Eighteen years later, Safer can't think of a job he would rather have. Small wonder: he gets to pick his own stories, never is forced to do pieces he doesn't like, and has the power to ax a segment, even in the middle of reporting it, if he feels it isn't up to snuff. Now that's unbridled journalism.
Of course, he sometimes works 70 hours a week, including weekends, when he would prefer to be splashing paint on the walls in Chester. He is accountable for about 25 stories a year and is usually juggling several at one time.
Not that he's complaining. He has interviewed the likes of Peter Ustinov, Jackie Gleason, Eubie Blake, Arthur Fiedler, and Katharine Hepburn. In his 1979 tête-à-tête with Hepburn at her Old Saybrook home, Safer ever so delicately displayed his skill of knowing when to let his subject talk and when to interrupt. When she complained about prices in restaurants, he interjected, "Are you a bit of a ... how shall I put this?"
"Tight?" she replied, "Yes.!"
Later she returned the favor, asking her inquisitor, "I feel like a bore most of the time, don't you?" Safer tactfully agreed. Nonetheless, the two bores managed to generate 15 minutes of wonderful conversation out of an hour-and-a-half interview session.
Safer is probably best known for these lighter stories. He has done many segments over the years on those wacky Brits. "Over here we lock up our crazies, but in England they call them eccentrics and nurture them," he says.
Don Hewitt, Safer's boss, describes him this way: Morley is a stylist. He adds flavor to the show, the sale and pepper." This might inspire one to ask, "Where's the beef?"
No worries, Safer does meat, too. His December 1983 report on Lenell Geter, a black man wrongly convicted in Texas of armed robbery, won a host of journalism awards — and more importantly, the man's freedom.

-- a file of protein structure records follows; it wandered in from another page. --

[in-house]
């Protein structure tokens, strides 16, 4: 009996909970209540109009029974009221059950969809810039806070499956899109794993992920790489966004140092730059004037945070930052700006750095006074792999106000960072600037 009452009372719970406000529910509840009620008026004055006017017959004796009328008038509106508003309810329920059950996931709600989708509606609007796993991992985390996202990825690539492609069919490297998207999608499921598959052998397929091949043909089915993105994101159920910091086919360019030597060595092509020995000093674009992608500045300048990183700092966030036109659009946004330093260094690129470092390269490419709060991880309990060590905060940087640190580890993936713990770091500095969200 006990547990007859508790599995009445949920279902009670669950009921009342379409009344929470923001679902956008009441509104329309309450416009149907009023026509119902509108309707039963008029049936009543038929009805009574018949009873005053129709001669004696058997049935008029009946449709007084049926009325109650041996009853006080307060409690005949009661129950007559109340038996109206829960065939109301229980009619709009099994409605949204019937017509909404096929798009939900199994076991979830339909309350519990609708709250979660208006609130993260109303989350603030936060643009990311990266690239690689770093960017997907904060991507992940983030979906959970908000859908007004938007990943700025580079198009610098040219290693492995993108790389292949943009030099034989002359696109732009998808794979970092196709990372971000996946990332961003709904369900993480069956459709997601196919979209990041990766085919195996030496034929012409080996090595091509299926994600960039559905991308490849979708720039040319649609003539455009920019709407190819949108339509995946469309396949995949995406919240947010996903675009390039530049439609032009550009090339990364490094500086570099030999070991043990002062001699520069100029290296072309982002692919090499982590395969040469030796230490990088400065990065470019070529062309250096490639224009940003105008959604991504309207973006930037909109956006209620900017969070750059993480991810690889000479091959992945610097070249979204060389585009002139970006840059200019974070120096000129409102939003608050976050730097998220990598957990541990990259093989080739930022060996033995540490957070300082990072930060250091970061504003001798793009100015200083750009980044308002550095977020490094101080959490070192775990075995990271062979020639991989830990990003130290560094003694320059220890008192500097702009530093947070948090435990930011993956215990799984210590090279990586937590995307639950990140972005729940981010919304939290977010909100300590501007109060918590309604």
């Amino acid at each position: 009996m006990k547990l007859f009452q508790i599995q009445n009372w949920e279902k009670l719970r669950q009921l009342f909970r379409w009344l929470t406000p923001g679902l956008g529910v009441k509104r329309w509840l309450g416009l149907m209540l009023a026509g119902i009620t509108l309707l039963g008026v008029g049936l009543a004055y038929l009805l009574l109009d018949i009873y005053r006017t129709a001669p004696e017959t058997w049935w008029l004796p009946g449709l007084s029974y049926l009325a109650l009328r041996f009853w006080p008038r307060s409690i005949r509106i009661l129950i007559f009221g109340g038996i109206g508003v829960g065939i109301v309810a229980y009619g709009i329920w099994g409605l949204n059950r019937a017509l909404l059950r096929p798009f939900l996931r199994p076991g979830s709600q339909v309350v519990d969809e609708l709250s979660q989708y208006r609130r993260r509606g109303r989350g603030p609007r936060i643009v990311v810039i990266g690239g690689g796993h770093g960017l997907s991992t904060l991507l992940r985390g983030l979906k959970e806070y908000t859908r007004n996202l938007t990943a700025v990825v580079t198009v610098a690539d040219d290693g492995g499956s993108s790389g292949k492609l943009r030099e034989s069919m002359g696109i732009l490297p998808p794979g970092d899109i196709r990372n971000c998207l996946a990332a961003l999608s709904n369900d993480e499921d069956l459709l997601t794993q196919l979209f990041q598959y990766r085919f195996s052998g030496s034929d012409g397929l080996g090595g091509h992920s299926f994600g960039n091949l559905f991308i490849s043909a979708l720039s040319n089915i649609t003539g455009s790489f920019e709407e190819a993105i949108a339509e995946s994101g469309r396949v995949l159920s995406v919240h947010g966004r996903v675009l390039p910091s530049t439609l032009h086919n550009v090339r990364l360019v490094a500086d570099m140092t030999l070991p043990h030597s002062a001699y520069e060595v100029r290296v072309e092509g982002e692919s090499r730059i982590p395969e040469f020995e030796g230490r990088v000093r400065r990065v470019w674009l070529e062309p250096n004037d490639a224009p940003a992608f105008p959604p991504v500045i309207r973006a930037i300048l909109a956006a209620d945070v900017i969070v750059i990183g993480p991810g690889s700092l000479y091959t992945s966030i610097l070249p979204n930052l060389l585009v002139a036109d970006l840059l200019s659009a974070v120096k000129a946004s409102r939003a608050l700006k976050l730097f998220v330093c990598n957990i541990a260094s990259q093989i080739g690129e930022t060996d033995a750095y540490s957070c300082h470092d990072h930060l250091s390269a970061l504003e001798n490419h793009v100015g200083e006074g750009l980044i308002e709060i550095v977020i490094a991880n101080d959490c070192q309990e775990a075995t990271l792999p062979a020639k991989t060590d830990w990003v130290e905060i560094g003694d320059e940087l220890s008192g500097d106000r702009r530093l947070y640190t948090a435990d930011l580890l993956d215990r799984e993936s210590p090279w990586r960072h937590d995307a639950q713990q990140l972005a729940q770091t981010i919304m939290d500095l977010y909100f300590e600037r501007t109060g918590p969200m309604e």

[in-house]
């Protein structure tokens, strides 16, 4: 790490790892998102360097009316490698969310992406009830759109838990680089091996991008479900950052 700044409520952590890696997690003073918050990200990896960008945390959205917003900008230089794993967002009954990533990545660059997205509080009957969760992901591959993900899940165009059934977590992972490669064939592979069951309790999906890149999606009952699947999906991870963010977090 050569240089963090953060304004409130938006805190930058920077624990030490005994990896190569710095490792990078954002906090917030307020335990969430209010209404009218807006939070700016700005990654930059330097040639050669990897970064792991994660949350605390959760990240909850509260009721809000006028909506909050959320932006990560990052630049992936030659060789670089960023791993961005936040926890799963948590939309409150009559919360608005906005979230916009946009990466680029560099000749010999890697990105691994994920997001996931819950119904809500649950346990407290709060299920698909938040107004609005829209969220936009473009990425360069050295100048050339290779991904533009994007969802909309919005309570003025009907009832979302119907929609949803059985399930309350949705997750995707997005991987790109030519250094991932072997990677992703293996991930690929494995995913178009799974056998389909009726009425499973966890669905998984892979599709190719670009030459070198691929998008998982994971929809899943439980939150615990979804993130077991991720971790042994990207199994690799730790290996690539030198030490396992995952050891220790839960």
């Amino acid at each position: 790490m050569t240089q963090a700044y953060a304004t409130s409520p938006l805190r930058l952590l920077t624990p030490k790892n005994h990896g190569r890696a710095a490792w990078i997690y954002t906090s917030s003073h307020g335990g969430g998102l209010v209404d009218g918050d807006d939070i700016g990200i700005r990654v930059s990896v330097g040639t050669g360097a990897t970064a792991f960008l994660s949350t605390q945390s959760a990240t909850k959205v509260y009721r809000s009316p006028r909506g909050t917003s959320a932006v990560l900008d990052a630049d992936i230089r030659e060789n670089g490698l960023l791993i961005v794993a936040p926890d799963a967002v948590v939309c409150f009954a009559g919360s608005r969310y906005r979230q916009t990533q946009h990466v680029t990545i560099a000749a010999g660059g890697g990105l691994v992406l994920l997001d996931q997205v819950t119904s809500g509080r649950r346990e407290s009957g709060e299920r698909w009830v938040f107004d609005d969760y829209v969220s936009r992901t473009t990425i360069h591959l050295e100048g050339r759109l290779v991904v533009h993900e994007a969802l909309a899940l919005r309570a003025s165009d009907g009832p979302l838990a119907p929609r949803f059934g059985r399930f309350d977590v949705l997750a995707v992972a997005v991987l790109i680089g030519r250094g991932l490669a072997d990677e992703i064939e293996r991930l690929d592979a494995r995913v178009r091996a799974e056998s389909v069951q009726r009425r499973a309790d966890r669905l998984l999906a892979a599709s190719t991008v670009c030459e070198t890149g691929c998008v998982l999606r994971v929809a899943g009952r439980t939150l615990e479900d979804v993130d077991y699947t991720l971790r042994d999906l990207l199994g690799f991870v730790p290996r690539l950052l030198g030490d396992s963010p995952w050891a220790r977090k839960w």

In late 1985, Safer went to Tunica County, Mississippi to get a taste of apartheid American style. "What struck me about the place was the South African look to it," he recalls.
In Tunica, the poorest country in the poorest state, blacks and whites went to school, lived, and worshipped separately. In fact, the whites' church backed right up on "Sugar Ditch," a colossal euphemism for the open sewer that flowed through the black neighborhood. Federal and state monies never seemed to trickle down as far as Sugar Ditch.
"The whites couldn't see it, couldn't see the blacks at all and how they lived. It was as if they were all invisible," Safer remembers. Indeed, Tunica's white officialdom was so blind to reality that they happily appeared on camera and tried to defend it. "If they could actually see the place, they would have been crazy to go on camera," he says. But they did talk and Safer listened well.
Despite all of what Safer has seen and reported on in almost four decades, the world continues to surprise him: "What amazes me, for example, is the sight of members of Congress going to Managua to meet Nicaraguan leaders to decide whether we should go to war with them. American congressmen have a feeling that they have a right to look the place over to see if they should have the leaders killed. Don't you find that like something out of a French farce?" Or a future piece by Morley Safer, perhaps.
In terms of television history, the longevity of "60 Minutes" places it third behind "The Ed Sullivan Show" and "Walt Disney" and its decade-long ranking among the top ten TV shows is bested by only "I Love Lucy" and "Gunsmoke." Yet as the program and its correspondents grow older before America's eyes (there average age is north of 57), doubts about its future inevitably rise. In fact, its ratings for the last three years have slipped slightly.
Safer isn't concerned, however: "I feel the quality of the work hold up still. Certain shows that are habits last longer than they should, but I honestly believe that our success stems from the quality, and the effort we put into the program."
And who will replace Wallace, Safer et al? "I know there are a lot of very good young people out there, in the woods," he says. "The crop of journalists coming along is extremely good. The day of blow-dry journalism is, if not over, being challenged."
In the meantime, Safer isn't abdicating just yet. He plans to continue focusing his eye on what he believes is the truth: "Ultimately, what goes on the air is the word of the correspondent and that's more than merely a perception. How could I be mouthing words or ideas I didn't believe in? I suppose it may happen elsewhere, but it doesn't happen on our show."
Update: Morley Safer, 84, died in 2016, the same year he retired from "60 Minutes."